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Why it’s never lupus

“When you have eliminated the impossible, whatever remains, however improbable, must be the truth.” – Sherlock Holmes

You will not find a more agonized fan than the one who awaits Season 4 of the popular BBC show, “Sherlock”. Diehards have been waiting for more than two years for the next installment of Benedict Cumberbatch running around the streets of London and solving crimes with the likes of Martin Freeman as Dr. Watson. Adapted from the 1892 classic by Sir Arthur Conan Doyle, the storyline in its modernized form still captivates audiences today as much as it did back in 19th century Britain.

Why? Humans are natural problem-solvers – goal-oriented, adaptive, and curious. We are very good at assessing our surroundings and deducing information from our experience. We are always looking for that one conclusion we can draw from our observations. In fact, the scientific method was one of the earliest creations of human society, passed down from the Ancient Greeks through Aristotle.

Eliminating the Impossible

Fortunately for progress, the reach of the scientific method of deduction has not been limited to ancient Greek culture or the fictional parameters of 121B Baker Street. In the medical world, it’s veritable equivalent is known as Occam’s razor. Translated from the original Latin, it posits: “Among competing hypotheses, the one with the fewest assumptions should be selected.” Simply put, a simple explanation is preferred to a complex one.

This is also known as that moment in each episode of House, where Dr. Gregory House has that moment of clarity about the one obvious and perfect diagnosis that explains all the symptoms and solves the mysterious disease of his patient before (and sometimes after) they expire. Hint: it’s not lupus.

The theory of Occam’s razor was challenged centuries later by a man named John Hickam, MD. Hickam found the established process of eliminating causes and exhaustively speculating on rare diseases to explain all the strange symptoms in a patient ineffective. He thought it was far more likely for patients in these cases to have a set of common diseases, rather than a perfect cause that explained all symptoms. This led to the blunt conclusion: “Patients can have as many diseases as they damn well please”.

Double, Double Toil and Trouble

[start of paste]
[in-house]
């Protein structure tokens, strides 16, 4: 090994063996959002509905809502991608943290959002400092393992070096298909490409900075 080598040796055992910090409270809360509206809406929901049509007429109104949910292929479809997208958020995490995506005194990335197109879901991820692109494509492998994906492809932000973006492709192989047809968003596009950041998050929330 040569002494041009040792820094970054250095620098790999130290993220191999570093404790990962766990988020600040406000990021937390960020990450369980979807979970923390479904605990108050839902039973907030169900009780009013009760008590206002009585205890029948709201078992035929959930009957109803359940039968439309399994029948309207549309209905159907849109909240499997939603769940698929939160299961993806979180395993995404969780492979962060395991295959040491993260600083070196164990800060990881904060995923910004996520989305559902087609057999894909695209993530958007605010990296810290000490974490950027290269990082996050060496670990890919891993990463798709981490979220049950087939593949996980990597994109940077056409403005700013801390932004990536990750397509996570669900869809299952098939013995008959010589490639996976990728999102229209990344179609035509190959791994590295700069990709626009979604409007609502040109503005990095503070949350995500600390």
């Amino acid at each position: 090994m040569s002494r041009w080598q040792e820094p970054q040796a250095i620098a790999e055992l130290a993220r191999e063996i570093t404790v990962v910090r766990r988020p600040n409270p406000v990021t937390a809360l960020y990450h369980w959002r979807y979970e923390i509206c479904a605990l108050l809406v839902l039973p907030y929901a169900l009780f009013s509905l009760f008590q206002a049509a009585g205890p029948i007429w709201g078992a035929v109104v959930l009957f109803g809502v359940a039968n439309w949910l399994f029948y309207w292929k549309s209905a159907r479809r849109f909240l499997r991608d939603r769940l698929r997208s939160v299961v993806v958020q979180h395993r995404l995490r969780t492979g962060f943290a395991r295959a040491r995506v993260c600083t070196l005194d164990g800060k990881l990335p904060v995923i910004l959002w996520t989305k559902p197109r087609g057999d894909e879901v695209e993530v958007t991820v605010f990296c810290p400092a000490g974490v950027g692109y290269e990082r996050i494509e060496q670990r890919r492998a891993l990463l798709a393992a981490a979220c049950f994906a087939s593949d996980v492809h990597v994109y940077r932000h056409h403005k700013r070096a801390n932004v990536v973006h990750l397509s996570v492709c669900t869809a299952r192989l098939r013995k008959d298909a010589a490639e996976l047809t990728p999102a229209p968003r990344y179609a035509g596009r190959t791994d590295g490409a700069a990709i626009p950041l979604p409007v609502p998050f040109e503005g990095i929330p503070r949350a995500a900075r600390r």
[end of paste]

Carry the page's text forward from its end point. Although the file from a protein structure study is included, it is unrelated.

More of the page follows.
In the public affairs world, the world that Navigator maps out on a daily basis, the same theories take on similar applications. Clients run to the experts and expect there will be one, all-encompassing solution to the issue, or set of issues, they face. Most of the time, the solution may be simple. For the rest, a more layered approach is required.

In a 1973 treatise, two German design theorists Horst Rittel and Melvin Webber coined the term “wicked problem” to aptly describe problems of such scope that could not be solved like the more “tame” problems found in mathematics and puzzle games. “Wicked problems” were much more complex – social, political, environmental – and required strategies that included more collaborative, unconventional approaches and “outside-the-box” thinking.

We are living in a world where our collective problems are becoming increasingly “wicked” and difficult to solve in a narrow sense. Whether you’re talking about climate change, armed conflict and terrorism, or democratization, these are not problems that can be solved in isolation or independent from the efforts of other global players.

Smart, Honest Counsel

Wicked problems are not confined to the international sphere, but are increasingly entering the world of public affairs. Few experts have decided to abandon the approach of Occam’s razor and turn to the Hickum’s dictum equivalent of diagnosing these problems and propose collaborative strategies. What they fail to realize is that some of these challenges are simply too complex and unique, essentially uncharted territory for many clients, and clients themselves will need someone who understands this new environment.